Given that up to 40 percent of the food in the United States is never eaten, it’s no wonder there are a number of startups tackling the issue. Whether it’s working at the farm level, creating marketplaces for excess food, or dynamically adjusting menu prices, companies are working to reduce food waste from almost every angle.
LeanPath has been combating food waste since it was founded in 2004. And while it fights food waste with technology, it’s bigger goal is to fundamentally change behaviors both inside the kitchen and out.
Based just outside of Portland, OR, LeanPath works with high-volume kitchens that prepare food for masses of people. Think: college cafeterias, buffets at casinos or hotels, etc., places where food is not made-to-order.
LeanPath provides these kitchens with a connected scale with a camera mounted on it. When a kitchen worker throws out food pre-consumer (meaning anything before a consumer puts it on their plate), they enter the type of food it is on a touchscreen, weigh it and take a picture. This data is sent to the cloud and tracked.
From this, LeanPath can help kitchens categorize the reasons for the food waste. The food could be spoiled, or burnt, or there could have just been too much of it. Equipped with this insight, kitchen managers can see where the waste is coming from. This manual act of weighing food, seeing the pictures of it and tracking daily waste helps kitchen staff see how big the problem is and begin to change behavior.
Once a kitchen understands how big a food waste problem they have, LeanPath offers training services to improve the situation. The company offers both algorithmic advice as well as live coaches who work with the kitchen to reduce waste. LeanPath even has chefs on staff to guide kitchen managers in efficient food rotation, adjusting production levels and a big issue: trimming. Behind overproduction, LeanPath has found that improper cutting of meat or vegetables is the second leading cause of food waste in the kitchens they serve.
LeanPath President and CEO, Andrew Shakman says that his company typically finds that four to ten percent of food purchased becomes pre-consumer waste. Shakman says that LeanPath typically cuts pre-consumer waste in half or more for those kitchens, generating a two to eight percent savings on the food bill. For a low margin business like food service, this can add up to meaningful amounts of money.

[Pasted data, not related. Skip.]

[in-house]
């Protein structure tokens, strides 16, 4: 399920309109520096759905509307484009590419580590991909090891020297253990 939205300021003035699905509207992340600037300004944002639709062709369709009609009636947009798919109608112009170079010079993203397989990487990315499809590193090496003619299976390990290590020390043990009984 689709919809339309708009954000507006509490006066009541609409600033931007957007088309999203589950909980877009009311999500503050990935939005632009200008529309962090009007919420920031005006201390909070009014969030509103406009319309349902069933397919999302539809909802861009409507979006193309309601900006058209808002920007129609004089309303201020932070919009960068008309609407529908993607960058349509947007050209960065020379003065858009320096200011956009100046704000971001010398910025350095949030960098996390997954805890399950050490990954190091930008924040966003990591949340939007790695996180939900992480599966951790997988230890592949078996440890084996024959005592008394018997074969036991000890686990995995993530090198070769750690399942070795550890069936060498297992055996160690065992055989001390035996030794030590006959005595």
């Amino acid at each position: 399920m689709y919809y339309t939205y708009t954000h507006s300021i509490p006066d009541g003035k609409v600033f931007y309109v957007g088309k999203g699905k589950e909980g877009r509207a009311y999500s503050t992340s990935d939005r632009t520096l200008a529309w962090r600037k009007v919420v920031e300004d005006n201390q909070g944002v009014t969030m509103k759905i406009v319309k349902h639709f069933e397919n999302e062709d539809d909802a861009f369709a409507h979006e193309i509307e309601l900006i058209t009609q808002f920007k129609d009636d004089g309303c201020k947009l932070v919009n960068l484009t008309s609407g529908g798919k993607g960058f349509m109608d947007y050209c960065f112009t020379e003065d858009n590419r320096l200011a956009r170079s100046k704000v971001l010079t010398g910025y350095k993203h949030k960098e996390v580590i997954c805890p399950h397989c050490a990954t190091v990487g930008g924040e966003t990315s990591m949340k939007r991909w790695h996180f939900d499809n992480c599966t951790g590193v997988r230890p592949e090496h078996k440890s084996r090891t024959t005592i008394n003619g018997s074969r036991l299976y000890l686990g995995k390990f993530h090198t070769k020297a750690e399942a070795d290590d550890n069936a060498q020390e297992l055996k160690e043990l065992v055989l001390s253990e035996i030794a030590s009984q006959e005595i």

Right now, LeanPath is in 1,200 kitchens across 20 countries, and counts high-profile companies such as Google, Ikea and Aramark as customers. LeanPath is bootstrapped, and has raised an undisclosed amount of “impact funding” from environmentally conscious investors. Shakman said the company may explore to equity fundraising this year as it looks to double the number of countries it’s in.
But for Shakman, the problem of food waste isn’t just in the kitchen, it’s also with us. Consumer expectations bear an equal amount of blame for food overproduction. So-called “merchandising” of food creates expectations in all of us that buffets should be bountiful and filled with abundant displays of croissants and sculpted strawberries — a lot of which goes in the trash.
Getting consumers to shift their thinking on that will be a huge challenge. Hopefully as LeanPath and other startups generate awareness about food waste, they can change our behavior as well.